I’ve seen a lot of ads for bankruptcy-related services. Should I use these companies?
Be careful of bankruptcy-related scams. There are a lot of people and companies that advertise bankruptcy-related services in order to take advantage of vulnerable, financially distressed consumers. Some advertise help with foreclosure or other issues when all they do is put you into bankruptcy without providing any advice or assistance. Many charge enormous fees or make promises they can’t keep. Don’t pay money for debt counseling, foreclosure assistance, or bankruptcy without being sure you are dealing with a reputable business.
I’ve decided I want to hire an attorney. How do I choose one?
Hiring an attorney is highly recommended if you decide to file for bankruptcy. Filing bankruptcy is a highly technical process and you will get the most protection by hiring a competent attorney. Asking around and comparing qualifications, experience, and fees is always a good start. Seek recommendations from friends, family, or other members of the community, and use the phone and internet to research and contact different attorneys. Some questions to ask:
- 1. Do you give a free initial consultation?
- 2. How much do you charge for this kind of work?
- 3. What kinds of cases do you normally handle?
- 4. How often have you handled cases like mine?
- 5. Will you need to consult with other attorneys?
- 6. About how much time will it take to resolve cases like mine?
- 7. About how much time do you usually take to return telephone calls from clients?
- 8. What methods do you use to inform your clients about what is happening in their cases?
- 9. Will you give me a list of what costs you charge for?
- 10. Are you admitted to practice in my state?
I’ve decided not to hire an attorney. Is there anywhere else I can turn for assistance when I file for bankruptcy?
Some bankruptcy filers choose to go through the bankruptcy process without an attorney. They act for themselves; this is called acting “pro se.” If you decide to file on your own, it would be helpful to get a bankruptcy reference book (they cost about $20). If you can’t afford one, you can find them in a public library, law school library, or the Federal court or local county law libraries (just ask a reference librarian to help you). Document preparation services are not usually a good place to get help with bankruptcy. These services are performed by non-lawyers for a fee and offer no assistance once the initial forms are filed. If you require assistance with your bankruptcy, it is recommended that you speak with an attorney.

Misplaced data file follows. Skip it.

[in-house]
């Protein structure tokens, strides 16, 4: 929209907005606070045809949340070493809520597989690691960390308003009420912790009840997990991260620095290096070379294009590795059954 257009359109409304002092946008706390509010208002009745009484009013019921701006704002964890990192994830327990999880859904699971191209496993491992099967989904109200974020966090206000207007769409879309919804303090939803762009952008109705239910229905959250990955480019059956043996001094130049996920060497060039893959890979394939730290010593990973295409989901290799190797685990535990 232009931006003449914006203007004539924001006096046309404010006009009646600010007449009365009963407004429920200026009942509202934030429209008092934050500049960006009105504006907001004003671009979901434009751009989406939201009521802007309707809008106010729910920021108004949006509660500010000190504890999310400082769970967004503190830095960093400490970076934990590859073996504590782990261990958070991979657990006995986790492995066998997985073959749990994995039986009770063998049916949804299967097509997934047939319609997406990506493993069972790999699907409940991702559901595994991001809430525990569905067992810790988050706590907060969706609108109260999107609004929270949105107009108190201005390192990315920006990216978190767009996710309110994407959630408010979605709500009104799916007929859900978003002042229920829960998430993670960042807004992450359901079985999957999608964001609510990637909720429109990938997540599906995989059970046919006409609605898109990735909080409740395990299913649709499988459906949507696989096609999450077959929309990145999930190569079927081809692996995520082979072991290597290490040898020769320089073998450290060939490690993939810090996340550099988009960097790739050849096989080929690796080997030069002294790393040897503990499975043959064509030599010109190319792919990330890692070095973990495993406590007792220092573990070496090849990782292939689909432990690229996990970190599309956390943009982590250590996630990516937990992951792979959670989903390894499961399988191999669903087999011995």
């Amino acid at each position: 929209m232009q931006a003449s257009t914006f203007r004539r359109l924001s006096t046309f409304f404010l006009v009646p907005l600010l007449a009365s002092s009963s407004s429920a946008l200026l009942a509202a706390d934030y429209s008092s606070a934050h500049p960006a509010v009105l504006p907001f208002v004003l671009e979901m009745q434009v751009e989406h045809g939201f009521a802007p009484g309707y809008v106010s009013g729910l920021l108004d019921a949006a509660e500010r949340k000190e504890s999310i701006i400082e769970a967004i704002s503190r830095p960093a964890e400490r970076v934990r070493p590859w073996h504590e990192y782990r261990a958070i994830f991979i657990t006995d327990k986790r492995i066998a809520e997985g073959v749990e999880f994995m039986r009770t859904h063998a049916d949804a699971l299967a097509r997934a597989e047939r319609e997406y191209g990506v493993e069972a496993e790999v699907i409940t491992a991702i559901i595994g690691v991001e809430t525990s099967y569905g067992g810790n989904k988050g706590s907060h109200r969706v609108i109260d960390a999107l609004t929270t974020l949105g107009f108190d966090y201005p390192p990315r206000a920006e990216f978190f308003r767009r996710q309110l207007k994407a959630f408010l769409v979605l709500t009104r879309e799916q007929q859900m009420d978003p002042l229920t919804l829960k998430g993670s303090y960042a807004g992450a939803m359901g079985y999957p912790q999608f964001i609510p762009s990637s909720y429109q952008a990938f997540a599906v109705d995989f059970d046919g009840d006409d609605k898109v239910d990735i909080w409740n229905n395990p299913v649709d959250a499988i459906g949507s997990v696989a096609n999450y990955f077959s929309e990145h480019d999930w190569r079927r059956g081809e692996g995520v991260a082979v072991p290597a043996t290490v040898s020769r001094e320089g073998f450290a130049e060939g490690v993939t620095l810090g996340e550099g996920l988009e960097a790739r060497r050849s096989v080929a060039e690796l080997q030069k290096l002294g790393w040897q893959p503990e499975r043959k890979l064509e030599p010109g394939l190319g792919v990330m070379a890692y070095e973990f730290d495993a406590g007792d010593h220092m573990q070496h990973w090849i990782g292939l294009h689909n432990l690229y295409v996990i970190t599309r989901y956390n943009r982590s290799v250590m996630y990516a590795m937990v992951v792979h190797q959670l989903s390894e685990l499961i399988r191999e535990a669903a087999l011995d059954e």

Additional information for pro se bankruptcy filers is also available on the bankruptcy court’s official website: http://www.wawb.uscourts.gov/
What can I do to make sure I learn from my situation and avoid financial mistakes in the future?
At some point in the bankruptcy process it will be helpful for you to truly assess your past and what led you to bankruptcy. The purpose is not to make yourself feel bad or to blame others. It’s a “no-fault” analysis. What’s done is done. Your assessments will help you learn from the past to ensure you make future decisions that put you in a position to succeed. Sometimes in life things happen that are out of our control. However, by thinking about the things we could have controlled, it helps to make sure a similar situation never happens again. Ask yourself the following assessment questions:
- Prior to a financial challenge, did you build up a savings account to cover unexpected expenses, emergencies, or loss of income?
- Prior to a financial challenge such as a loss of income or medical problem, did you save 3-6 months of living expenses?
- Did you have adequate health insurance to cover a medical problem?
- Did you have other insurance to protect yourself properly? (disability, life, etc.)
- Was your “Thin Red Line” too debt heavy? Did you overextend on a major purchase such as a house and/or car?
- Were your spending percentages too heavy in one area (such as housing)? Did that not leave you with enough money to cover your other expenses and/or save?
- Were you actively involved in your finances? Did you have a “worry about it later” mindset or did you let someone else take care of it?
- Were you following a carefully worked out budget?
I have assessed my situation and am committed to changing my financial habits. What should I focus on doing today and in the future to stay on track?
In addition to assessing your past, it is important to make sure you are assessing your current finances with realism and good judgment. Think about your debt and assets. Create a budget and stick to it. Analyze your budget and make sure your spending percentages on different categories of expense are wise. Is one of your high spending budget categories stealing from another important category? The answer is in your budget. You now have a financial framework. Next, you should focus on making financial goals and a plan to reach them. This will help you make good decisions. Don’t forget to include the basics, such as getting on a budget and sticking to it, in your financial goals.